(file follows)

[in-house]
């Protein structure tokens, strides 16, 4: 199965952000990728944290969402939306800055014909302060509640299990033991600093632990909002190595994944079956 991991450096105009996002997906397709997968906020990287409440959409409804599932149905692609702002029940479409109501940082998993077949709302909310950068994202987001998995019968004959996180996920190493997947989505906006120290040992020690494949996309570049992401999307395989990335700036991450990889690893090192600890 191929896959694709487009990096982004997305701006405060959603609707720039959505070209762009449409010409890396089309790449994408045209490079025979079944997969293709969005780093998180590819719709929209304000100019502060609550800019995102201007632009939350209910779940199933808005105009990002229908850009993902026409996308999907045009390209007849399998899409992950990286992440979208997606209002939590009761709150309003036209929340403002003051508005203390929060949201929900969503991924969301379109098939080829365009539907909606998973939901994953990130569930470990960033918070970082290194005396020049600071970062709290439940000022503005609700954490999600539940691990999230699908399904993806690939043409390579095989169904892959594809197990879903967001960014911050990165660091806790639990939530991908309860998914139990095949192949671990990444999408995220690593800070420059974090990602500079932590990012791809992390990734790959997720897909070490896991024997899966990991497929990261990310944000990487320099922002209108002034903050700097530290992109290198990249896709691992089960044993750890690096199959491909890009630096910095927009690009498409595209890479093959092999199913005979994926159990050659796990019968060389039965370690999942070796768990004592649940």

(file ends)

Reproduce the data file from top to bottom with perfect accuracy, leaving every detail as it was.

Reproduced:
[in-house]
């Protein structure tokens, strides 16, 4: 199965952000990728944290969402939306800055014909302060509640299990033991600093632990909002190595994944079956 991991450096105009996002997906397709997968906020990287409440959409409804599932149905692609702002029940479409109501940082998993077949709302909310950068994202987001998995019968004959996180996920190493997947989505906006120290040992020690494949996309570049992401999307395989990335700036991450990889690893090192600890 191929896959694709487009990096982004997305701006405060959603609707720039959505070209762009449409010409890396089309790449994408045209490079025979079944997969293709969005780093998180590819719709929209304000100019502060609550800019995102201007632009939350209910779940199933808005105009990002229908850009993902026409996308999907045009390209007849399998899409992950990286992440979208997606209002939590009761709150309003036209929340403002003051508005203390929060949201929900969503991924969301379109098939080829365009539907909606998973939901994953990130569930470990960033918070970082290194005396020049600071970062709290439940000022503005609700954490999600539940691990999230699908399904993806690939043409390579095989169904892959594809197990879903967001960014911050990165660091806790639990939530991908309860998914139990095949192949671990990444999408995220690593800070420059974090990602500079932590990012791809992390990734790959997720897909070490896991024997899966990991497929990261990310944000990487320099922002209108002034903050700097530290992109290198990249896709691992089960044993750890690096199959491909890009630096910095927009690009498409595209890479093959092999199913005979994926159990050659796990019968060389039965370690999942070796768990004592649940």